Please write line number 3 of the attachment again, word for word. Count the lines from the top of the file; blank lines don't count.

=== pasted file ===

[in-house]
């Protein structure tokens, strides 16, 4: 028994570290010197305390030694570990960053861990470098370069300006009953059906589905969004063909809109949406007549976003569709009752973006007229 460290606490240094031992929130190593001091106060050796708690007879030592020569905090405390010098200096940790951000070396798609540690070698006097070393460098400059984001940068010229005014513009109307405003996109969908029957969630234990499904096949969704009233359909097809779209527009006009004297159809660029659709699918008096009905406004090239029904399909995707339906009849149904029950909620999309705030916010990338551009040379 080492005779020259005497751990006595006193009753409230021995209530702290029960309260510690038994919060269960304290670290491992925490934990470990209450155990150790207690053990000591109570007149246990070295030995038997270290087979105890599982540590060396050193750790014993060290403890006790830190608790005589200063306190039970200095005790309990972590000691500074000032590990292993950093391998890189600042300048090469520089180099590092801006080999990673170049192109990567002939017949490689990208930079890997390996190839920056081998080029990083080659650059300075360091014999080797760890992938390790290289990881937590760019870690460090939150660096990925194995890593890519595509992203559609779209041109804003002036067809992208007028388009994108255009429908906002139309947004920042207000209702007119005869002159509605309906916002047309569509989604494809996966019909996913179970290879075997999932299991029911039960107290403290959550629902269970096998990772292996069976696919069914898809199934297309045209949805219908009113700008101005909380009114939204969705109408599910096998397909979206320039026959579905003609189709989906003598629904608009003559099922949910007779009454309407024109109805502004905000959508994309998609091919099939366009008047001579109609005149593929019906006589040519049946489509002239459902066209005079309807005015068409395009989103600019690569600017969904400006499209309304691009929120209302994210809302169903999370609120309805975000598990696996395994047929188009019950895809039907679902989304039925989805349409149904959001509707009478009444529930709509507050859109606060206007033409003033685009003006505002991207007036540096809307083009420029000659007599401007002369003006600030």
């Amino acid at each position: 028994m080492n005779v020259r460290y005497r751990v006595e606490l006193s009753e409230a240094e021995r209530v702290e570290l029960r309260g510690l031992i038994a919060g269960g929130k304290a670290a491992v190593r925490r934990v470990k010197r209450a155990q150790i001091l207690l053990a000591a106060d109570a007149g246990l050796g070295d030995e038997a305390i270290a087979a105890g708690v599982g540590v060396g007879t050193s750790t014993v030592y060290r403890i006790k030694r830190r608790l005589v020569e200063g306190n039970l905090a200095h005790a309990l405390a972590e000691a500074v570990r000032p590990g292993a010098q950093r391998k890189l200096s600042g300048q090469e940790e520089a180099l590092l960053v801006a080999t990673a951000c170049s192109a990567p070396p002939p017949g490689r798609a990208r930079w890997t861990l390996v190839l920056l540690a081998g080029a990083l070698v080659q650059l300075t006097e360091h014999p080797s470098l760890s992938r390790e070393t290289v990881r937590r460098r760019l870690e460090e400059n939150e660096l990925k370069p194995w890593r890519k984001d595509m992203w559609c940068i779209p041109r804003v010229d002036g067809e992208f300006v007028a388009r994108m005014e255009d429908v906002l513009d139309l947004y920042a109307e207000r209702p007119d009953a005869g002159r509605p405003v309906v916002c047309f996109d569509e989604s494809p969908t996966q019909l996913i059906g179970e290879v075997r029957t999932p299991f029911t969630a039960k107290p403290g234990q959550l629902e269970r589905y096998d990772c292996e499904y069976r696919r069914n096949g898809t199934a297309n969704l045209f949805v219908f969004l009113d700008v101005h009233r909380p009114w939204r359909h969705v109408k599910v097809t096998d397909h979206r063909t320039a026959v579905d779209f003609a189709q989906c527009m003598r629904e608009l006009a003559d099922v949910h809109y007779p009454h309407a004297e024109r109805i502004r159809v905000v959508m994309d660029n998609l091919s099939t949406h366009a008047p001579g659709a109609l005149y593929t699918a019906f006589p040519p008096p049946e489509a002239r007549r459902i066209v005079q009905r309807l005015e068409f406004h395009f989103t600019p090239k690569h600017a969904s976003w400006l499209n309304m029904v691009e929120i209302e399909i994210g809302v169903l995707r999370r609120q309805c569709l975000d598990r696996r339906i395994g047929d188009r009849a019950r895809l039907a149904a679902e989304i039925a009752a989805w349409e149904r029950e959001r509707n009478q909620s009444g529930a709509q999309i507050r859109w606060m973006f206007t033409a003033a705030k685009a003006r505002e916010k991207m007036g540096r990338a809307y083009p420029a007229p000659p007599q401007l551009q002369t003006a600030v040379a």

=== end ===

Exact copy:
């Amino acid at each position: 028994m080492n005779v020259r460290y005497r751990v006595e606490l006193s009753e409230a240094e021995r209530v702290e570290l029960r309260g510690l031992i038994a919060g269960g929130k304290a670290a491992v190593r925490r934990v470990k010197r209450a155990q150790i001091l207690l053990a000591a106060d109570a007149g246990l050796g070295d030995e038997a305390i270290a087979a105890g708690v599982g540590v060396g007879t050193s750790t014993v030592y060290r403890i006790k030694r830190r608790l005589v020569e200063g306190n039970l905090a200095h005790a309990l405390a972590e000691a500074v570990r000032p590990g292993a010098q950093r391998k890189l200096s600042g300048q090469e940790e520089a180099l590092l960053v801006a080999t990673a951000c170049s192109a990567p070396p002939p017949g490689r798609a990208r930079w890997t861990l390996v190839l920056l540690a081998g080029a990083l070698v080659q650059l300075t006097e360091h014999p080797s470098l760890s992938r390790e070393t290289v990881r937590r460098r760019l870690e460090e400059n939150e660096l990925k370069p194995w890593r890519k984001d595509m992203w559609c940068i779209p041109r804003v010229d002036g067809e992208f300006v007028a388009r994108m005014e255009d429908v906002l513009d139309l947004y920042a109307e207000r209702p007119d009953a005869g002159r509605p405003v309906v916002c047309f996109d569509e989604s494809p969908t996966q019909l996913i059906g179970e290879v075997r029957t999932p299991f029911t969630a039960k107290p403290g234990q959550l629902e269970r589905y096998d990772c292996e499904y069976r696919r069914n096949g898809t199934a297309n969704l045209f949805v219908f969004l009113d700008v101005h009233r909380p009114w939204r359909h969705v109408k599910v097809t096998d397909h979206r063909t320039a026959v579905d779209f003609a189709q989906c527009m003598r629904e608009l006009a003559d099922v949910h809109y007779p009454h309407a004297e024109r109805i502004r159809v905000v959508m994309d660029n998609l091919s099939t949406h366009a008047p001579g659709a109609l005149y593929t699918a019906f006589p040519p008096p049946e489509a002239r007549r459902i066209v005079q009905r309807l005015e068409f406004h395009f989103t600019p090239k690569h600017a969904s976003w400006l499209n309304m029904v691009e929120i209302e399909i994210g809302v169903l995707r999370r609120q309805c569709l975000d598990r696996r339906i395994g047929d188009r009849a019950r895809l039907a149904a679902e989304i039925a009752a989805w349409e149904r029950e959001r509707n009478q909620s009444g529930a709509q999309i507050r859109w606060m973006f206007t033409a003033a705030k685009a003006r505002e916010k991207m007036g540096r990338a809307y083009p420029a007229p000659p007599q401007l551009q002369t003006a600030v040379a």